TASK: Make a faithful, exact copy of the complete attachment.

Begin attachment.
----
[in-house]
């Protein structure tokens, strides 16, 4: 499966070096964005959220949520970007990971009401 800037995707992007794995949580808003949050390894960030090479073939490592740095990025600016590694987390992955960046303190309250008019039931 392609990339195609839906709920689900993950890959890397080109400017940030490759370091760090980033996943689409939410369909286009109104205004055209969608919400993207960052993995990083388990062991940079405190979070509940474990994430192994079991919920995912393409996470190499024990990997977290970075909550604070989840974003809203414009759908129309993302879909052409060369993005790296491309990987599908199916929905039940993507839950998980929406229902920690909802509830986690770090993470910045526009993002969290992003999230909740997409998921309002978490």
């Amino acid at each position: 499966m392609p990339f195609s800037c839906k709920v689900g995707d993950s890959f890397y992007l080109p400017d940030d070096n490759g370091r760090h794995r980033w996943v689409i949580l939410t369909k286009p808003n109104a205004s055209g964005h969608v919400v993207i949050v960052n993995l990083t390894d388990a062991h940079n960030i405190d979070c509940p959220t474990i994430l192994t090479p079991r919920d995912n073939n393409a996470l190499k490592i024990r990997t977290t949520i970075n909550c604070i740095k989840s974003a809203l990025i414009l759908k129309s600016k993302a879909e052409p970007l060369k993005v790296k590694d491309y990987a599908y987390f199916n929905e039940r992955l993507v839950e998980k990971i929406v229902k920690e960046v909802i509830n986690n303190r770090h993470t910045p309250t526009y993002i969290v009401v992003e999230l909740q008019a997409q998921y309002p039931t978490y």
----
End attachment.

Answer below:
[in-house]
């Protein structure tokens, strides 16, 4: 499966070096964005959220949520970007990971009401 800037995707992007794995949580808003949050390894960030090479073939490592740095990025600016590694987390992955960046303190309250008019039931 392609990339195609839906709920689900993950890959890397080109400017940030490759370091760090980033996943689409939410369909286009109104205004055209969608919400993207960052993995990083388990062991940079405190979070509940474990994430192994079991919920995912393409996470190499024990990997977290970075909550604070989840974003809203414009759908129309993302879909052409060369993005790296491309990987599908199916929905039940993507839950998980929406229902920690909802509830986690770090993470910045526009993002969290992003999230909740997409998921309002978490």
């Amino acid at each position: 499966m392609p990339f195609s800037c839906k709920v689900g995707d993950s890959f890397y992007l080109p400017d940030d070096n490759g370091r760090h794995r980033w996943v689409i949580l939410t369909k286009p808003n109104a205004s055209g964005h969608v919400v993207i949050v960052n993995l990083t390894d388990a062991h940079n960030i405190d979070c509940p959220t474990i994430l192994t090479p079991r919920d995912n073939n393409a996470l190499k490592i024990r990997t977290t949520i970075n909550c604070i740095k989840s974003a809203l990025i414009l759908k129309s600016k993302a879909e052409p970007l060369k993005v790296k590694d491309y990987a599908y987390f199916n929905e039940r992955l993507v839950e998980k990971i929406v229902k920690e960046v909802i509830n986690n303190r770090h993470t910045p309250t526009y993002i969290v009401v992003e999230l909740q008019a997409q998921y309002p039931t978490y």